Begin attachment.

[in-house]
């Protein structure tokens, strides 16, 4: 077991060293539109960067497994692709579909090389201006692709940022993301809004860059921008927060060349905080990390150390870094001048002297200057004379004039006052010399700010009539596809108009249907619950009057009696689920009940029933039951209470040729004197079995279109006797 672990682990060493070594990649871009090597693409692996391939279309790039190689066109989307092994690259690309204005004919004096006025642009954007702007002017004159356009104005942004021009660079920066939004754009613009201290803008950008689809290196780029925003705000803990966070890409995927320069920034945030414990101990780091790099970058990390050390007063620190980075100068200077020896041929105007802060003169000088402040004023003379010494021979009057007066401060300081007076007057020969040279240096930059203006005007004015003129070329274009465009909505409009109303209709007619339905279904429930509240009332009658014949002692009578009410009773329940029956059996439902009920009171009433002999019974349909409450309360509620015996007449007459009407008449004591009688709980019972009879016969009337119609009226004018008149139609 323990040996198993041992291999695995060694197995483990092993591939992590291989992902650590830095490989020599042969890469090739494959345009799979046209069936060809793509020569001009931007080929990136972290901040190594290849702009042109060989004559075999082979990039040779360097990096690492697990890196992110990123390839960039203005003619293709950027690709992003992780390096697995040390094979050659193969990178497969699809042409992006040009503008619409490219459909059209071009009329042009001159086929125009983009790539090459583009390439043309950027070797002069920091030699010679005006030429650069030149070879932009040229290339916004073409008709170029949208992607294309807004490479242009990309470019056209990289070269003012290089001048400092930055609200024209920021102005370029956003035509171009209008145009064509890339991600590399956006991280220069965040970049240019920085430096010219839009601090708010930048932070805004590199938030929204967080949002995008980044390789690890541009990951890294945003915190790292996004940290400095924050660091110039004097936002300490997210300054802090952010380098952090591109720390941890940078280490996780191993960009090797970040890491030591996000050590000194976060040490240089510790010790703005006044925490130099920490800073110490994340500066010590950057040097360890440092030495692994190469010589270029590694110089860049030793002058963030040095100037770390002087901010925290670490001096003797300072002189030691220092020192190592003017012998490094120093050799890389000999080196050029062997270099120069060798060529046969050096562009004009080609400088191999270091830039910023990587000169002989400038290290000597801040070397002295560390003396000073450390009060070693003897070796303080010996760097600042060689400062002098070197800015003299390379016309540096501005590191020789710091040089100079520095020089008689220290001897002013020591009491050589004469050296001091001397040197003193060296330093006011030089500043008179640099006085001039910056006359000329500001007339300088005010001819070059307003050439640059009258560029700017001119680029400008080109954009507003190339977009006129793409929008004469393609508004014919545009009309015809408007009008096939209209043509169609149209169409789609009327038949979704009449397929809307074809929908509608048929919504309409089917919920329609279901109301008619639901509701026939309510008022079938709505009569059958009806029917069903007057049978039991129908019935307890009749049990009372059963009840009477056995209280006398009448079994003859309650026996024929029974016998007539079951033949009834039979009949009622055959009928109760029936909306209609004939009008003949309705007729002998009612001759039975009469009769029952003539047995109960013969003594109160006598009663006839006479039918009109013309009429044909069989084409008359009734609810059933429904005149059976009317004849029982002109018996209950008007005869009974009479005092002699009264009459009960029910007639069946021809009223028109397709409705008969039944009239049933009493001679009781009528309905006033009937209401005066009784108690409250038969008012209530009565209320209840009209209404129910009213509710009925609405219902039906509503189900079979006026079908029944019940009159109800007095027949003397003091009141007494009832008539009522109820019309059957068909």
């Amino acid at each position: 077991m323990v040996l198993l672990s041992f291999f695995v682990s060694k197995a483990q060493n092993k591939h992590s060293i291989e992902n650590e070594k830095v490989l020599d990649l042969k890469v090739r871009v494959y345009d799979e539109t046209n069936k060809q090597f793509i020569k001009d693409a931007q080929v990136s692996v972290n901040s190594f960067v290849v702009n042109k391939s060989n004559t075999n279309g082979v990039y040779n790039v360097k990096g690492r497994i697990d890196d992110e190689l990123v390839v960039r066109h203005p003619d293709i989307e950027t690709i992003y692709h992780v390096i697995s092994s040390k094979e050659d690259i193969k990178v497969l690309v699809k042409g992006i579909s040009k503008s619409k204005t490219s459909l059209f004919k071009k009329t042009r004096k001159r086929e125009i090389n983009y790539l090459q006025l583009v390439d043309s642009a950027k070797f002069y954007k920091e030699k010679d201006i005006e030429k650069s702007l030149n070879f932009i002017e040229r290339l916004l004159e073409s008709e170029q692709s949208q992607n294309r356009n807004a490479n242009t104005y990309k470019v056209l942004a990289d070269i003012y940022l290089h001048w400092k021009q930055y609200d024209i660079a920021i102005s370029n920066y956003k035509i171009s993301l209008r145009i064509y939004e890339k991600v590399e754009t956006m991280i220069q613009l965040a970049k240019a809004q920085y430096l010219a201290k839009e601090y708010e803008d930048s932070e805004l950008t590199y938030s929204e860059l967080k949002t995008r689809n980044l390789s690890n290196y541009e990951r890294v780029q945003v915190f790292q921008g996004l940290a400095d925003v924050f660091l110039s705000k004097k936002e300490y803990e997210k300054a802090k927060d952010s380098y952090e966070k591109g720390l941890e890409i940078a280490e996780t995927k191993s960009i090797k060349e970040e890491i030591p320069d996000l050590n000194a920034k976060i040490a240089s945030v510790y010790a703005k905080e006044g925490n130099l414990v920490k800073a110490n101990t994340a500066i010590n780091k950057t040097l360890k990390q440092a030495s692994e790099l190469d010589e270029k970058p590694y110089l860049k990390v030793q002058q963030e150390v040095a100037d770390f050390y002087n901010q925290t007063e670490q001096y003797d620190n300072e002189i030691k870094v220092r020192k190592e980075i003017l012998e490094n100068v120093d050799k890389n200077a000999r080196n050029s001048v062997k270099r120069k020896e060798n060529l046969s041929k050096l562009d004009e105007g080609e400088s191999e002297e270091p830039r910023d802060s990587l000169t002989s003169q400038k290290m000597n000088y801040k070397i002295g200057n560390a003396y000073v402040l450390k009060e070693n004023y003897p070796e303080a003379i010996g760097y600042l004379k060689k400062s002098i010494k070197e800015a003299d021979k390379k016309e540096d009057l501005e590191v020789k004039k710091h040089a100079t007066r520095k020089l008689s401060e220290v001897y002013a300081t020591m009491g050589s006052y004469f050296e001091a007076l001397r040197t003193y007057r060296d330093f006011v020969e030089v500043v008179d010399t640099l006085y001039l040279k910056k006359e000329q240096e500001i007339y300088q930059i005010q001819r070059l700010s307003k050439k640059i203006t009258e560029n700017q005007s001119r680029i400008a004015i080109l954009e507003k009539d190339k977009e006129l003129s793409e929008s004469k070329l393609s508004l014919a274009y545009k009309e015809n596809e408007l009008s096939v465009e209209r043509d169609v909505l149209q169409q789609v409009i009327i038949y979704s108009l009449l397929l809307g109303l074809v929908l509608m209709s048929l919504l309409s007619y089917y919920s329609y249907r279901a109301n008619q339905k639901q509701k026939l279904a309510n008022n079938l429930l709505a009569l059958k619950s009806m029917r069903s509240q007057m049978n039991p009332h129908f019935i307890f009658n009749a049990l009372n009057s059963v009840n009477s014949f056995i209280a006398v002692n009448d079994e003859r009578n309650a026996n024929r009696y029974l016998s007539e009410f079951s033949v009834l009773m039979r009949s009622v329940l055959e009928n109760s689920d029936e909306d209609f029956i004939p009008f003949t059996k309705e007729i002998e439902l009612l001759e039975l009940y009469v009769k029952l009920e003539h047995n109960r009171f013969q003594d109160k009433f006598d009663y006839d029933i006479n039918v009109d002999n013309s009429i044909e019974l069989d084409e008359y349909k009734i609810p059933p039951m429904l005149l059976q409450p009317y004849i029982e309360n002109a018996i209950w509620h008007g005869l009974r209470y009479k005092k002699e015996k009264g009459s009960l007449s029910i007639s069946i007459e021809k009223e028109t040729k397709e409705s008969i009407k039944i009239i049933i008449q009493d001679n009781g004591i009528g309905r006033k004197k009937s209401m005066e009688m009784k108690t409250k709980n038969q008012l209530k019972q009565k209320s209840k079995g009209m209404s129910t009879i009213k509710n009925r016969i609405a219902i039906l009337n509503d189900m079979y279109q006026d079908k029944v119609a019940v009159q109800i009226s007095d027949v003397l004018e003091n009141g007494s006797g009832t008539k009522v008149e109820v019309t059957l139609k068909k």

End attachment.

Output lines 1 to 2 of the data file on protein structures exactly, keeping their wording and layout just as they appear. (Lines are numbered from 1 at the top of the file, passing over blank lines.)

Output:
[in-house]
């Protein structure tokens, strides 16, 4: 077991060293539109960067497994692709579909090389201006692709940022993301809004860059921008927060060349905080990390150390870094001048002297200057004379004039006052010399700010009539596809108009249907619950009057009696689920009940029933039951209470040729004197079995279109006797 672990682990060493070594990649871009090597693409692996391939279309790039190689066109989307092994690259690309204005004919004096006025642009954007702007002017004159356009104005942004021009660079920066939004754009613009201290803008950008689809290196780029925003705000803990966070890409995927320069920034945030414990101990780091790099970058990390050390007063620190980075100068200077020896041929105007802060003169000088402040004023003379010494021979009057007066401060300081007076007057020969040279240096930059203006005007004015003129070329274009465009909505409009109303209709007619339905279904429930509240009332009658014949002692009578009410009773329940029956059996439902009920009171009433002999019974349909409450309360509620015996007449007459009407008449004591009688709980019972009879016969009337119609009226004018008149139609 323990040996198993041992291999695995060694197995483990092993591939992590291989992902650590830095490989020599042969890469090739494959345009799979046209069936060809793509020569001009931007080929990136972290901040190594290849702009042109060989004559075999082979990039040779360097990096690492697990890196992110990123390839960039203005003619293709950027690709992003992780390096697995040390094979050659193969990178497969699809042409992006040009503008619409490219459909059209071009009329042009001159086929125009983009790539090459583009390439043309950027070797002069920091030699010679005006030429650069030149070879932009040229290339916004073409008709170029949208992607294309807004490479242009990309470019056209990289070269003012290089001048400092930055609200024209920021102005370029956003035509171009209008145009064509890339991600590399956006991280220069965040970049240019920085430096010219839009601090708010930048932070805004590199938030929204967080949002995008980044390789690890541009990951890294945003915190790292996004940290400095924050660091110039004097936002300490997210300054802090952010380098952090591109720390941890940078280490996780191993960009090797970040890491030591996000050590000194976060040490240089510790010790703005006044925490130099920490800073110490994340500066010590950057040097360890440092030495692994190469010589270029590694110089860049030793002058963030040095100037770390002087901010925290670490001096003797300072002189030691220092020192190592003017012998490094120093050799890389000999080196050029062997270099120069060798060529046969050096562009004009080609400088191999270091830039910023990587000169002989400038290290000597801040070397002295560390003396000073450390009060070693003897070796303080010996760097600042060689400062002098070197800015003299390379016309540096501005590191020789710091040089100079520095020089008689220290001897002013020591009491050589004469050296001091001397040197003193060296330093006011030089500043008179640099006085001039910056006359000329500001007339300088005010001819070059307003050439640059009258560029700017001119680029400008080109954009507003190339977009006129793409929008004469393609508004014919545009009309015809408007009008096939209209043509169609149209169409789609009327038949979704009449397929809307074809929908509608048929919504309409089917919920329609279901109301008619639901509701026939309510008022079938709505009569059958009806029917069903007057049978039991129908019935307890009749049990009372059963009840009477056995209280006398009448079994003859309650026996024929029974016998007539079951033949009834039979009949009622055959009928109760029936909306209609004939009008003949309705007729002998009612001759039975009469009769029952003539047995109960013969003594109160006598009663006839006479039918009109013309009429044909069989084409008359009734609810059933429904005149059976009317004849029982002109018996209950008007005869009974009479005092002699009264009459009960029910007639069946021809009223028109397709409705008969039944009239049933009493001679009781009528309905006033009937209401005066009784108690409250038969008012209530009565209320209840009209209404129910009213509710009925609405219902039906509503189900079979006026079908029944019940009159109800007095027949003397003091009141007494009832008539009522109820019309059957068909």